Autistic children have to be taught how to socially interact with others; it does not come naturally to them. For example, you might find a child standing too close to the person next to him/her as they are unable to interpret the unwritten social rules that we all have implicitly agreed upon when interacting with each other. Autistic children might also have difficulty understanding the feelings of others or even resort to others for relief. They might as well prefer to remain alone. The absence of those social clues and their interpretation can be the reasons why some cases of autistic children can find it hard to be friends with others.


Social Imagination 


Social imagination is the innate talent we have by which we can predict the behavior of others as well as playing with abstract ideas and making connections to them. Autistic children have difficulty in “guessing” the thoughts of others, predicting what can happen next and thinking in absolute terms. Their sense of danger might be impaired so they might not understand that running in front of a bus for example might be a threat to their lives. They have a routine inclination with the tendency to repeat their behaviors as well as their approach of doing things once they learn them. That is why it is very challenging for them to cope with “new” situations where they were not taught how to deal or behave in them.


It is very important to note here that autistic children can become very talented if they were developed in one of their five senses; their care givers detect an edge in. Even though some autistic children are hypo-sensitive which means that one or more of their five senses might be impaired like not feeling pain or extremes of temperature, yet other autistic children are characterized by being hyper-sensitive which means that one or more of their senses are better developed than the normal children. For example an autistic child might be able to hear a background sound as too loud where his/her normal peer can just ignore it. Those hyper-sensitive children – if well taken care of and well monitored by their care givers and in the Resource Learning centers that we talked about earlier – can become musicians, painters or composers according to which of their senses was better developed.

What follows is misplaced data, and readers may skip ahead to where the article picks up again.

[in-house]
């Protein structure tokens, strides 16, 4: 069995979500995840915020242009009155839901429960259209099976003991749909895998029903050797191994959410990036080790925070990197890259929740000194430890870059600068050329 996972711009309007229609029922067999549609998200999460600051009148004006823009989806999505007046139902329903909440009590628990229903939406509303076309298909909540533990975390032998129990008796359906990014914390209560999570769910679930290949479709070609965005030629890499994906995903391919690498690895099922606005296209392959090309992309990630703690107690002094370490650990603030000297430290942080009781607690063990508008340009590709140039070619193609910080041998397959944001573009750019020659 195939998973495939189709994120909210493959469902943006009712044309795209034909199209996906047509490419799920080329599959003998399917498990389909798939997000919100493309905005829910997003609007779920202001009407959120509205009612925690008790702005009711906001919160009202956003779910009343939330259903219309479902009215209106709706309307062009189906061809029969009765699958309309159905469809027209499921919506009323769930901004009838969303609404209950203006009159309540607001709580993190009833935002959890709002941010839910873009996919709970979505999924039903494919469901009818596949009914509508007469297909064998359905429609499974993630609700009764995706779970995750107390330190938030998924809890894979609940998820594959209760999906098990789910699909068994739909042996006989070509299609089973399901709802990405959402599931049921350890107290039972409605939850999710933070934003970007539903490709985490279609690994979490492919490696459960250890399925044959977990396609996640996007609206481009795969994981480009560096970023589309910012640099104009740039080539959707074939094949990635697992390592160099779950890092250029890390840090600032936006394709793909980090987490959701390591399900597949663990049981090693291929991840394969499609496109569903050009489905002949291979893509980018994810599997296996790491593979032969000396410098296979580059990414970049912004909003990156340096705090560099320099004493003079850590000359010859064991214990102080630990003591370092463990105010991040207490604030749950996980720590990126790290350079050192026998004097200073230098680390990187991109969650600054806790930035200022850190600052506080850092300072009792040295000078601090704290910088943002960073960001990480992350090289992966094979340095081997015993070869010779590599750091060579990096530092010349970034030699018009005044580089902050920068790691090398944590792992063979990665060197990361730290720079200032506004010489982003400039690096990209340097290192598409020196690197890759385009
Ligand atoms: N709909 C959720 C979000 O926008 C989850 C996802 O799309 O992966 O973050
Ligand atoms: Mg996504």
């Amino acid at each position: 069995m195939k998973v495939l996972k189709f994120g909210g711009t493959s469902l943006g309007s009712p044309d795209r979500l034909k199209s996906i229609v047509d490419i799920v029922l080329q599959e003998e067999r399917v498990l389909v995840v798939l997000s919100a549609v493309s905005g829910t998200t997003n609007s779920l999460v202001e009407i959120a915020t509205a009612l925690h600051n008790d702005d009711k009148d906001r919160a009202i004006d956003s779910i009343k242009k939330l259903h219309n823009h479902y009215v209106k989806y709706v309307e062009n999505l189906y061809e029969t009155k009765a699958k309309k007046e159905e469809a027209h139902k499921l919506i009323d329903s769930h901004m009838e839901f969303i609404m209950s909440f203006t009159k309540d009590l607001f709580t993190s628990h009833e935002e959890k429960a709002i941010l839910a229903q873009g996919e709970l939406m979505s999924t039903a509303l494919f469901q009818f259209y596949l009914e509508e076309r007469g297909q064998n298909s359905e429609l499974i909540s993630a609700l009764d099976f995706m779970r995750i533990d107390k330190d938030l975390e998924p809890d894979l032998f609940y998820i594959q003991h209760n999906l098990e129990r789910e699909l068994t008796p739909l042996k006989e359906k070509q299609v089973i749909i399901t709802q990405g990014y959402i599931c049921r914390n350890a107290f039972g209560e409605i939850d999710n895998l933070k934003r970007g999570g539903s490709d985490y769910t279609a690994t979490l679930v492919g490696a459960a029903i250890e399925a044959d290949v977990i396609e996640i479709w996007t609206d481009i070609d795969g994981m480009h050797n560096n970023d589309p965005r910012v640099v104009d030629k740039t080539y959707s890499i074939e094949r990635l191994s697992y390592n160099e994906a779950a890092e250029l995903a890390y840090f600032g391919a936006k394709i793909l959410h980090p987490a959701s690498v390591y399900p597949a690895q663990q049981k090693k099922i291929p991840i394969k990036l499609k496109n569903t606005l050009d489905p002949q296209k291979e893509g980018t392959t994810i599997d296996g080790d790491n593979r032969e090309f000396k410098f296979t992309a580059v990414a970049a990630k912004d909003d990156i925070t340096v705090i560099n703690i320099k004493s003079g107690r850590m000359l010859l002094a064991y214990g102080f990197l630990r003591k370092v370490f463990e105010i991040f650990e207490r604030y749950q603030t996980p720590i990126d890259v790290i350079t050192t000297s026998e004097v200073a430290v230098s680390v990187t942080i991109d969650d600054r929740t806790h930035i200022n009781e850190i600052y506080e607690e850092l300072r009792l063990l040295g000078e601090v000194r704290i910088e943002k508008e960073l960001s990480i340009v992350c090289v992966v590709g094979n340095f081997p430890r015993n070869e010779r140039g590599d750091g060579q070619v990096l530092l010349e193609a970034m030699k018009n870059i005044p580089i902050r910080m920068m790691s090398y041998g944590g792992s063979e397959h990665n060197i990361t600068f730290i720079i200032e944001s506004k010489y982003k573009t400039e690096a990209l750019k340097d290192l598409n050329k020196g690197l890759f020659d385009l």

Parents doubting the behavior of their children in any of the areas that we mentioned above as early as possible – according to Dr. Marwa – have to immediately check with Child Psychiatrists or Development and Behavior Pediatricians. These are subject matter experts in the field who through Cognitive Behavior Psychodynamic Therapy can accurately diagnose the children and prescribe what is best for them both on the medication side as well as the best manner to deal with those children to better socially integrate them in the world.


It is very important as well not to neglect the siblings of children with autistic symptoms as they might develop feelings of jealousy towards their autistic brothers or sisters especially when they notice their parents giving them more attention and care. According to Dr. Marwa, Child Psychiatrists conduct special sessions to those normal children to make them understand – in their own language – what the true condition of their autistic siblings is and how they themselves can help their parents in providing the care and attention they need to help them throughout life.


Autistic Spectrum Disorder is very important to discover as early as possible in the lives of our children. The early the diagnosis is, the better chances parents stand to improve the conditions of their children. Going to the right subject matter experts and following their recommendations would help a great deal as well in integrating autistic children in our world and turn them into gifted human beings!